Postdoctoral contributions celebrated nationwide this week

By Staff

Erin Giles is searching for metabolic links between obesity and cancer. Jason Duex is trying to determine how to inhibit a tumor-forming protein in cancers. Kimberly Cox-York is striving to advance the world's understanding of the role estrogen plays in heart disease.

All three are University of Colorado Denver lab researchers, and are among the estimated 800 postdoctoral fellows on CU's campuses.

On Thursday, Sept. 24, their advisers and other supporters will celebrate their contributions on the first National Postdoc Appreciation Day, sponsored by the National Postdoctoral Association. CU is one of 60 academic institutions in 27 states and Canada that will mark the occasion, expected to be an annual event.

"The purpose is to celebrate the significant contributions that postdoctoral scholars make to the U.S. scientific enterprise and, at the same time, to increase awareness of these contributions," said Valerie Saltou, a coordinator in the UC Denver postdoctoral office.

Saltou said postdoctoral scholars come to CU armed with advanced degrees, and receive training under senior scientists with the goal of becoming independent researchers prepared to run their own labs. Others aim to become bioscience entrepreneurs. As postdoctoral fellows, they provide invaluable training to undergraduate and graduate students, and critical feedback to their advisers.

"Beyond performing much of the day-to-day oversight and labor for experiments, fellows provide critical scientific debate and discussion that makes the overall pursuit of knowledge not only more rigorous, but also more interesting," said Paul MacLean, Ph.D., an assistant professor in the School of Medicine's Division of Endocrinology, Diabetes and Metabolism. "Fellows are much more likely than graduate students or technicians to challenge their mentors' dogma, to pursue alternative explanations, and to spend extra time and effort finding or acquiring data to support their own arguments."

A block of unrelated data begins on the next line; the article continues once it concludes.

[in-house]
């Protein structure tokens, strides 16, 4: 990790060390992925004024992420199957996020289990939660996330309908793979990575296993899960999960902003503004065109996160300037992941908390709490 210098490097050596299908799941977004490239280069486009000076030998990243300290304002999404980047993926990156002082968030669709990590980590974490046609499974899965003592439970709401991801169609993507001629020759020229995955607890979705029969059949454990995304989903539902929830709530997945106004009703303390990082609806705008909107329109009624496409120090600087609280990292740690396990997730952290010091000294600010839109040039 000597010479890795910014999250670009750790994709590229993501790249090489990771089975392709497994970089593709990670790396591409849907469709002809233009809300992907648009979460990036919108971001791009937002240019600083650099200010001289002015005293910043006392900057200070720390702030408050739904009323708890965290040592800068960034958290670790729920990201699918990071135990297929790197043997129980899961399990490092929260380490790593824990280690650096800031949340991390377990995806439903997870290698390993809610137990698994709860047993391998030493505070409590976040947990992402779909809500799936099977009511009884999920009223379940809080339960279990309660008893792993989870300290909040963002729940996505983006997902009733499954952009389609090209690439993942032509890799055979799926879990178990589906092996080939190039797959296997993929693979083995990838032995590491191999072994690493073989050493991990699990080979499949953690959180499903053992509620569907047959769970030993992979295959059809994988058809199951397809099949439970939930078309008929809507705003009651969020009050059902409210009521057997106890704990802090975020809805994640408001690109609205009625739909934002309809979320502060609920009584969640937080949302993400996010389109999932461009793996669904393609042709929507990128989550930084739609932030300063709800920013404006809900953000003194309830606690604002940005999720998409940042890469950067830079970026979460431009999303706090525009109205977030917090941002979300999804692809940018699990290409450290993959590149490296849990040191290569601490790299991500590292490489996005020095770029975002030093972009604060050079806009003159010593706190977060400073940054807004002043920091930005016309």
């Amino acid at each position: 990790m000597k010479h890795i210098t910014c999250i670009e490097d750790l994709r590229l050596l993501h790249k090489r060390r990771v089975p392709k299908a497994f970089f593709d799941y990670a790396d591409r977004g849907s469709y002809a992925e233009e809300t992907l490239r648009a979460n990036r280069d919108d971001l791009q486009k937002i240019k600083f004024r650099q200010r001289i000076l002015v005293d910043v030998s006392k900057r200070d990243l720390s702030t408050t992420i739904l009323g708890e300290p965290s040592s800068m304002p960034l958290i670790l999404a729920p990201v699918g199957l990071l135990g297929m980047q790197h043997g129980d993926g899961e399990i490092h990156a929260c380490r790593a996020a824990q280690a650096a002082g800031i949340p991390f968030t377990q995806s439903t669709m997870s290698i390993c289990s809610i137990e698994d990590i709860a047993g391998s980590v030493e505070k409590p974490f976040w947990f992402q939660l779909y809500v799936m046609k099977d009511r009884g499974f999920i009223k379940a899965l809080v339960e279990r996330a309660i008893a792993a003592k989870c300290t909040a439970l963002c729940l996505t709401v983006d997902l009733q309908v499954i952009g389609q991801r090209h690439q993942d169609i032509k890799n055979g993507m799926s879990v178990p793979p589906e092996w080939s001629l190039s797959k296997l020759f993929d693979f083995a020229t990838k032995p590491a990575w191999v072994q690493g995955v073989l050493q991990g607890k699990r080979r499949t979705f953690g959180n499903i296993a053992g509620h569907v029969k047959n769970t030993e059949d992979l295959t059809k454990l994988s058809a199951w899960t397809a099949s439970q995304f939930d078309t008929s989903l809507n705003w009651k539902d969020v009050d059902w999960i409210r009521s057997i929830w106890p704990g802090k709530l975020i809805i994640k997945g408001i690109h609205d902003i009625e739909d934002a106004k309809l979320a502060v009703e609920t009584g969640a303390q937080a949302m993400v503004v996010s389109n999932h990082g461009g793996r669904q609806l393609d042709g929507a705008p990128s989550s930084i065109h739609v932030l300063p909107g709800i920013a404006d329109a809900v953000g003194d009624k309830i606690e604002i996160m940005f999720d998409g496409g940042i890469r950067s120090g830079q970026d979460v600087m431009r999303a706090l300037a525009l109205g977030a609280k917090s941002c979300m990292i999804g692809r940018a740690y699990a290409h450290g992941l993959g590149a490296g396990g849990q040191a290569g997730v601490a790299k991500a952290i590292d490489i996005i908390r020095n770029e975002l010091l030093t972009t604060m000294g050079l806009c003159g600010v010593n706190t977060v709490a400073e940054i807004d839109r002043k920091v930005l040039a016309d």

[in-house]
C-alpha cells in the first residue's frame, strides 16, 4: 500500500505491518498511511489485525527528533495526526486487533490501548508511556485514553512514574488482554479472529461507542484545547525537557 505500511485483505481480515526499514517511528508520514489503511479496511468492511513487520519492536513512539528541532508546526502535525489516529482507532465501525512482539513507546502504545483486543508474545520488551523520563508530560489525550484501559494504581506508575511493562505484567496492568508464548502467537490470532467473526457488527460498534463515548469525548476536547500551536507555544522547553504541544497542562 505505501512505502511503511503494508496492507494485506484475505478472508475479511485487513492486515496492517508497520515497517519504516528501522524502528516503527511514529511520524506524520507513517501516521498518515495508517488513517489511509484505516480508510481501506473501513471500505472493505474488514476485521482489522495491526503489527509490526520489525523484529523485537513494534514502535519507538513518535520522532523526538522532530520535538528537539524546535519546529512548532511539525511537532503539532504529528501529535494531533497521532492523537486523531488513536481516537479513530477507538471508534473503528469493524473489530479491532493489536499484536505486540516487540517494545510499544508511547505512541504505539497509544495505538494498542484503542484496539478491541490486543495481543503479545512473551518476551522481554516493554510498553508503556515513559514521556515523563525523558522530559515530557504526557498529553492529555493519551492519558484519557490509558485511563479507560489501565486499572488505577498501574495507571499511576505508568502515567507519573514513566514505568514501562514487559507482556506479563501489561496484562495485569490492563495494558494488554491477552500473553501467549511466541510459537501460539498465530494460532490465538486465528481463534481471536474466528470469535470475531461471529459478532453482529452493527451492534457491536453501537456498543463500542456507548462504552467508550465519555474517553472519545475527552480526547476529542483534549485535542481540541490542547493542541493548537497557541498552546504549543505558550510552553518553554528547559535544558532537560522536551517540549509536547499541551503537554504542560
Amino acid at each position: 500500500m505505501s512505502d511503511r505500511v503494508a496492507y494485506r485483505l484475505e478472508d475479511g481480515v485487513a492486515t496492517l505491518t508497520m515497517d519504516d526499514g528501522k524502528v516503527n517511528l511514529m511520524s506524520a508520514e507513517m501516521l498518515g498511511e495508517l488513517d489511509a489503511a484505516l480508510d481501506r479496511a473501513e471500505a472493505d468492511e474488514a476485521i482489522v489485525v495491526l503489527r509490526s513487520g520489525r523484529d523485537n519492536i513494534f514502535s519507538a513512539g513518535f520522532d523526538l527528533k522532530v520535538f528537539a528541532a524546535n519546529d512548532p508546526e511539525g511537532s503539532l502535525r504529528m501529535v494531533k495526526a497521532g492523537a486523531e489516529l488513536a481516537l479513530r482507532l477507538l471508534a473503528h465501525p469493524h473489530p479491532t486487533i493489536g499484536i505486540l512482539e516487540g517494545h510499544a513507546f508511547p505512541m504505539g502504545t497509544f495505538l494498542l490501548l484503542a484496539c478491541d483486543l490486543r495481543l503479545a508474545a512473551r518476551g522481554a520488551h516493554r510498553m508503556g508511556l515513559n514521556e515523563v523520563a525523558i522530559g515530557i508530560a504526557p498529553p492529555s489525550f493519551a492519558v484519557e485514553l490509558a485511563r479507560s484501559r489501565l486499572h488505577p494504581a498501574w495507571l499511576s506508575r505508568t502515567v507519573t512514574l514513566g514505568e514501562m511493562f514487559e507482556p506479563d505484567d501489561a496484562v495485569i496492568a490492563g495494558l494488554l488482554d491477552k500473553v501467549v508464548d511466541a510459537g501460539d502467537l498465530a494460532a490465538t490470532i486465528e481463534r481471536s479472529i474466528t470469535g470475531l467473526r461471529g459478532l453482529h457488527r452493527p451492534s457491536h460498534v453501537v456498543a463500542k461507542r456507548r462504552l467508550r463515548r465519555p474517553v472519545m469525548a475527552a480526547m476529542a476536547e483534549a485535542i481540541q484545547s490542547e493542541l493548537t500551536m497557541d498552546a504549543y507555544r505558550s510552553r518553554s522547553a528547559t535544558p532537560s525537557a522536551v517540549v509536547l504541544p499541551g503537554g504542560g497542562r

MacLean said postdoctoral researchers are "inherently involved in adjusting the direction and focus of their mentor's lab, while creating a niche for their independent pursuits. This type of intellectual interaction is a fundamental part of their progression towards independence, but its value to their mentor's research program is greatly underappreciated."

John H. Freed, Ph.D., dean of the Graduate School at the University of Colorado Anschutz Medical Campus, held two postdoctoral positions when he was younger, and is credited with lobbying for greater visibility and prestige for UC Denver postdoctoral researchers.

"Far too often, postdocs have been relegated to the role of unsung heroes at universities," said Freed, who has mentored several fellows. "Postdocs are a critical component for the overall research productivity of the university. National Postdoc Appreciation Day gives us all a chance to tell postdocs how much we appreciate their hard work and contributions."

Canadian reaches Colorado heights with metabolic research


Giles atop Colorado's Mount Bierstadt during a climbing expedition.

As a doctoral student, Erin Gilesbecame intrigued with the biology of breast cancer. Why did it often spread to bone? To get to the bottom of her question, she immersed herself in molecular biology. Along the way, she realized she wanted to pursue a more whole-body approach in her research.

Building on her undergraduate studies in biomedical science at the University of Guelph, Giles earned a doctorate in medical science from McMaster University (both in Ontario, Canada). When it came time to choose where she'd conduct postdoctoral research, she was impressed with studies being conducted at the University of Colorado School of Medicine.

Paul MacLean, Ph.D., an assistant professor in the school's Division of Endocrinology, Diabetes and Metabolism and Giles' mentor and adviser, told her his research team collaborated with the university's nationally regarded Center for Human Nutrition, and that his lab was in the midst of developing a rat model of obesity and postmenopausal breast cancer.